A lot off my shoulders after just putting him in AL and getting him settled, he fell several times, and I spent several straight days at the hospital overnight. I was exhausted and doing the paperwork was so easy with this company for the burial.
Helpful Answer (1)
Reply to JoAnne80
Report

Agree with the others saying yes, and just to add that this is a far less expensive method than burial; in addition many areas of our country have Memorial Societies or similar, more of a consumer organization that helps to plan with a no frills cremation or burial. It would most likely be perfect for your dad's needs.
I suspect the bigger issue for you is the disapproval of the siblings, so pre-planning will take that stress off you somewhat more by saying DAD made his own arrangements and wishes known years ago, and it's not their decision, and his wishes MUST be respected.
Helpful Answer (0)
Reply to gdaughter
Report

Yes, follow his wishes. Yes, pre-plan. When someone passes and we are upset, that is not the time to try to find information, that is the time to pull out the file with the pre-planning information.

What you have to know is what happens in your area when someone dies. Does a funeral home in fact have to be involved, legally? I would call a local funeral home and get the information from them and proceed from there. They know what the laws are and what needs to be done.

Once you know how it works you'll be prepared to know what you want to do when the time comes.
Helpful Answer (0)
Reply to Rabanette
Report
Riverdale Sep 1, 2020
HI. Was just thinking about you. Since we are in the same area could you tell me who you used to prepay for cremation. I think about this occasionally and just feel I don't know where to begin
(0)
Report
Yes--always pre-plan because it is a lot cheaper. Do what your father wants. He is thinking of his family. My father wanted the cheapest possible cremation because he was worried about the expenses of living and sure enough I had to get the roof changed, new water heater, washing machine (they all had ongoing problems). Money is for the living. I put my father's ashes in a wooden cigar box--they are not only very inexpensive, but very well made of high quality--better than what the funeral home was trying to sell. My parents' ashes are in an antique cabinet.

If you are wealthy, go ahead and get a solid gold casket -- but for the majority of us the funeral business will gouge the daylights out of you: Death is a very serious and very expensive process, and be sure to also do ESTATE PLANNING with an eldercare attorney. Believe me you will regret it if you don't.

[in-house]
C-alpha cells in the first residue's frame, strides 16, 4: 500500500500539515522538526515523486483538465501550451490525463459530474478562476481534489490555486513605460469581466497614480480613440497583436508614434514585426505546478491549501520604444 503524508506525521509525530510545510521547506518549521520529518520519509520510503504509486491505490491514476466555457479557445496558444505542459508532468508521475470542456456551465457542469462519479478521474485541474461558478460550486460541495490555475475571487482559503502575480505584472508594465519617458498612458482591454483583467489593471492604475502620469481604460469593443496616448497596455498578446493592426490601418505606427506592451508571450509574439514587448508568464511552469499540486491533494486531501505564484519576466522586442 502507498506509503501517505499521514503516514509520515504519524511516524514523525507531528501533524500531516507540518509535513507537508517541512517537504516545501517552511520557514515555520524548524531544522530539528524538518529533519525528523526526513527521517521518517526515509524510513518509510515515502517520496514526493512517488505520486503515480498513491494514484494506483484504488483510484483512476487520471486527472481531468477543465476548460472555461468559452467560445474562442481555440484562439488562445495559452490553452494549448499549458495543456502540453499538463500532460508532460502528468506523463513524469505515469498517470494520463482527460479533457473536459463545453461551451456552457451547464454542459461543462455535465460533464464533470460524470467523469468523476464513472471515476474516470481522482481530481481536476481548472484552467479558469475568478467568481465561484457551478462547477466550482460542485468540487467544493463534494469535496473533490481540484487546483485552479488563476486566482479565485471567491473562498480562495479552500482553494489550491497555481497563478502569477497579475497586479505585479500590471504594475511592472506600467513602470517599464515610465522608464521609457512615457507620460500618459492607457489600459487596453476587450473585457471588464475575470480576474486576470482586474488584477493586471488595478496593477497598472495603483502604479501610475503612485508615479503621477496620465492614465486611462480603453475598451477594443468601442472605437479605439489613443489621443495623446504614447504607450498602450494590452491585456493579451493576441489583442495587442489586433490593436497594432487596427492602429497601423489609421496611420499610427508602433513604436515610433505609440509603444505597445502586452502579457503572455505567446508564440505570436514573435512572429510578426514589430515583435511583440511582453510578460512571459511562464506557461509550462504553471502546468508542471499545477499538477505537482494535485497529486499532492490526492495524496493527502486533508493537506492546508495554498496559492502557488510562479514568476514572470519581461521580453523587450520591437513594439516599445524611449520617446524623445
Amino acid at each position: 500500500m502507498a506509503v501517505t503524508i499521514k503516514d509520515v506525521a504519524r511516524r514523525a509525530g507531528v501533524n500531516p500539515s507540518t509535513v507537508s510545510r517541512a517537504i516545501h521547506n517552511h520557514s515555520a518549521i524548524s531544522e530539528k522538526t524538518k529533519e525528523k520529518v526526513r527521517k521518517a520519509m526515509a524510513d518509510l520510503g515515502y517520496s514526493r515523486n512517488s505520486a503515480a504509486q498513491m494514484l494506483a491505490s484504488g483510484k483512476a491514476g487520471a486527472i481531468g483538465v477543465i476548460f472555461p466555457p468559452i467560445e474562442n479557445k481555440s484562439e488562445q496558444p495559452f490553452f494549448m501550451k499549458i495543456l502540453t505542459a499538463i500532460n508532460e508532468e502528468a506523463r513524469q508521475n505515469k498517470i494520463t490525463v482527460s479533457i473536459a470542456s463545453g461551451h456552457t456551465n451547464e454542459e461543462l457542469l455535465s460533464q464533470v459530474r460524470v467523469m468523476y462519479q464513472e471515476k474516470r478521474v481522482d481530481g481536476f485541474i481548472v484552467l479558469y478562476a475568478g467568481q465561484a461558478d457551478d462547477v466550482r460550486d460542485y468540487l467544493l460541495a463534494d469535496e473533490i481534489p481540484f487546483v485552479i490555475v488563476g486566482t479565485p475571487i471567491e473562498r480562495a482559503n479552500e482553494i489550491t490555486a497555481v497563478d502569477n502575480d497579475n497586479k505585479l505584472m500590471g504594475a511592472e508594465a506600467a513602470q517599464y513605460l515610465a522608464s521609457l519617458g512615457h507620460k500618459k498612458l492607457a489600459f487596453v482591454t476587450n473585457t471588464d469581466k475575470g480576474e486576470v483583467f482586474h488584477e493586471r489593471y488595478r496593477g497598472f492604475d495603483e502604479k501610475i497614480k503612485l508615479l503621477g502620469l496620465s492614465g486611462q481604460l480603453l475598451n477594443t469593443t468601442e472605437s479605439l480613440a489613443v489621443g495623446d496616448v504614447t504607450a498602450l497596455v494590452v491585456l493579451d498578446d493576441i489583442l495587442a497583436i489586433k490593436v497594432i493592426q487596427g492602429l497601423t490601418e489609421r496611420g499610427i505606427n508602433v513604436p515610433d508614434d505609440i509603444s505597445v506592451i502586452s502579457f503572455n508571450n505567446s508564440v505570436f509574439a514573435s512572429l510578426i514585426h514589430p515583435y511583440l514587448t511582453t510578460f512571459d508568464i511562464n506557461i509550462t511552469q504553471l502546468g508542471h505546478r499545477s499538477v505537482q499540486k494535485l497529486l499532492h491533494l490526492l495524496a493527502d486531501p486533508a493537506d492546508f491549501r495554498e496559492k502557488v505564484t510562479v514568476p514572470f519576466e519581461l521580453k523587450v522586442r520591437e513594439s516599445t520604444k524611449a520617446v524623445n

Helpful Answer (1)
Reply to cetude
Report

You did right, and go ahead with pre planning that a few years ago, also had to do the planning for my mom, she had no will or plans whatsoever. Hopefully you have funeral or burial insurance. Your dad is 85 and it may be a bit of an issue if he does not have burial insurance. My mom got insured at 86 with a company called Royal Neighbors. Anyway good luck with the rest of the family. Glad you have things in writing.
Helpful Answer (0)
Reply to grimgraham4
Report

Pre-pay with Dad's money, unless you're independently well off. Smart move for Dad; full funerals with embalming and such are a massive scam. Don't let them talk you into buying a coffin for the cremation or an overpriced urn.
Helpful Answer (0)
Reply to ZippyZee
Report

Better to know where you wish your father's remains to be processed - and the cost associated. Then, put money aside specifically for this purpose or pre-pay. As for memorial services after his passing, those ceremonies are for the benefit of the survivors. Let the rest of the family have whatever memorial gathering that helps them with his passing.
Helpful Answer (0)
Reply to Taarna
Report

After my Mom died suddenly in 2014 and I had to make arrangements quickly, my husband, Dad and I made pre-arrangements with the Sound Choice cremation society. One less thing to think about when the time comes. I encourage everyone to do this. We chose simple cremation with no service, but they have many options to choose from.
Helpful Answer (0)
Reply to SusanKZee
Report

I bought a cremation service for my mother two years ago -- she is still living. She also wants no service. I bought it through a funeral home that also does cremations. It was $1500 and that included 12 death certificates and a cardboard box. Because we will sprinkle her ashes and don't intend on keeping any contained, we didn't buy an urn. From time to time I wonder if this price and the ease of purchase will be all there is to it -- specifically, if this price will be honored for, say, 6-7 years, if she lives that long. Every indication is that she will...
Helpful Answer (0)
Reply to ArtMom58
Report
cetude Sep 1, 2020
If you go on Amazon you can find very affordable cigar boxes ($30 and under)--they are thick and of great quality that can store ashes and they look better than what they sell in funeral homes at a fraction of the cost. I have my parents' ashes in two boxes next to each other. These boxes also keep moisture out, although I have kept them in their plastic baggies. The divider in the middle of the cigar box comes out.
(0)
Report
You could google “cremation society.” There are many locations out there, though not certain if they are affiliated. My mother is on Medicaid, so there won’t be much money for a funeral home or extra services. The cremation society nearest her offers transportation. That is the route we plan to go.